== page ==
The school gathered adherents despite internal divisions among its leading practitioners, and became increasingly influential.
Initially rejected from the most important commercial show of the time, the government-sponsored Paris Salon, the Impressionists organized yearly group exhibitions in commercial venues during the 1870s and 1880s, timing them to coincide with the official Salon.
The human experience of time itself was altered, with the development of the electric telegraph from 1837, But despite continuing technological advances, from the 1870s onward, the idea that history and civilization were inherently progressive, and that progress was always good, came under increasing attack.
Arguments arose that the values of the artist and those of society were not merely different, but that Society was antithetical to Progress, and could not move forward in its present form.
Darwin's theory of evolution by natural selection undermined religious certainty and the idea of human uniqueness.
In particular, the notion that human beings were driven by the same impulses as "lower animals" proved to be difficult to reconcile with the idea of an ennobling spirituality.
Modernism is a philosophical movement that, along with cultural trends and changes, arose from wide-scale and far-reaching transformations in Western society during the late 19th and early 20th centuries.
Impressionist paintings demonstrated that human beings do not see objects, but instead see light itself.
In this spirit, its innovations, like the stream-of-consciousness novel, atonal (or pantonal) and twelve-tone music, divisionist painting and abstract art, all had precursors in the 19th century.
A notable characteristic of modernism is self-consciousness and irony concerning literary and social traditions, which often led to experiments with form, along with the use of techniques that drew attention to the processes and materials used in creating a painting, poem, building, etc.
From this perspective, modernism encouraged the re-examination of every aspect of existence, from commerce to philosophy, with the goal of finding that which was 'holding back' progress, and replacing it with new ways of reaching the same end.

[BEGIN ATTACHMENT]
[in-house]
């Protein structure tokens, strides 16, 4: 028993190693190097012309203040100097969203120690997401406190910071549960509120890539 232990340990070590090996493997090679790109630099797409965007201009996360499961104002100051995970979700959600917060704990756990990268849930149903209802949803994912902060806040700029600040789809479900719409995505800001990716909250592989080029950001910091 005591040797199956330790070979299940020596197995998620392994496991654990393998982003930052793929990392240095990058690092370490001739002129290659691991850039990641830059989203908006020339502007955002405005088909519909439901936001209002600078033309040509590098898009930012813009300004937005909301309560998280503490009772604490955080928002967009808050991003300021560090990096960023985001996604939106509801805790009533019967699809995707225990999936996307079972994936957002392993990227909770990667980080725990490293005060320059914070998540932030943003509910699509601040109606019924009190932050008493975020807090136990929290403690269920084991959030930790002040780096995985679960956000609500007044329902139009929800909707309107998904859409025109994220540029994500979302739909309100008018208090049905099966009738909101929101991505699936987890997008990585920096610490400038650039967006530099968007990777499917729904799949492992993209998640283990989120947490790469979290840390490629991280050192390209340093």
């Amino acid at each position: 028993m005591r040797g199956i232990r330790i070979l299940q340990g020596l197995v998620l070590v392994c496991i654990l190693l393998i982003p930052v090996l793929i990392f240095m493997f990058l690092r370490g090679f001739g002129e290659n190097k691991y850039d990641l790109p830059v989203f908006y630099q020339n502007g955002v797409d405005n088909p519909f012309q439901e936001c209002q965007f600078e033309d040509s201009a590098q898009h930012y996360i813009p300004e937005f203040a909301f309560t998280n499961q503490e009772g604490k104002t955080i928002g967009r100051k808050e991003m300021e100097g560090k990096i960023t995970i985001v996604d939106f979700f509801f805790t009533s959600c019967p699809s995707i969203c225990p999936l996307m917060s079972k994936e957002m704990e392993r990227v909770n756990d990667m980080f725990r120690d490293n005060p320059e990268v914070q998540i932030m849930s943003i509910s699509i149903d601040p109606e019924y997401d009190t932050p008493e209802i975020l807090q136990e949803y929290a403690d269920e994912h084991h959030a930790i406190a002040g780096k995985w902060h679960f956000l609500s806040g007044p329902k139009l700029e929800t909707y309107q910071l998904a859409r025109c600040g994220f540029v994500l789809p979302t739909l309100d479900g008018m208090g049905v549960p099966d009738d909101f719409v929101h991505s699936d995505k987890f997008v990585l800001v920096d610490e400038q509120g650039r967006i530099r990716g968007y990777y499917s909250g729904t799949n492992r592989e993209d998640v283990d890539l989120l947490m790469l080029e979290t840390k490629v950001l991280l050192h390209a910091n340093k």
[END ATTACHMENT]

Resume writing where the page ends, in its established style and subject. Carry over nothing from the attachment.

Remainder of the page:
Others focus on modernism as an aesthetic introspection.
This facilitates consideration of specific reactions to the use of technology in the First World War, and anti-technological and nihilistic aspects of the works of diverse thinkers and artists spanning the period from Friedrich Nietzsche (1844–1900) to Samuel Beckett (1906–1989). Turner (1775–1851), one of the greatest landscape painters of the 19th century, was a member of the Romantic movement, as "a pioneer in the study of light, colour, and atmosphere", he "anticipated the French Impressionists" and therefore modernism "in breaking down conventional formulas of representation; [though] unlike them, he believed that his works should always express significant historical, mythological, literary, or other narrative themes." The dominant trends of industrial Victorian England were opposed, from about 1850, by the English poets and painters that constituted the Pre-Raphaelite Brotherhood, because of their "opposition to technical skill without inspiration." They were influenced by the writings of the art critic John Ruskin (1819–1900), who had strong feelings about the role of art in helping to improve the lives of the urban working classes, in the rapidly expanding industrial cities of Britain.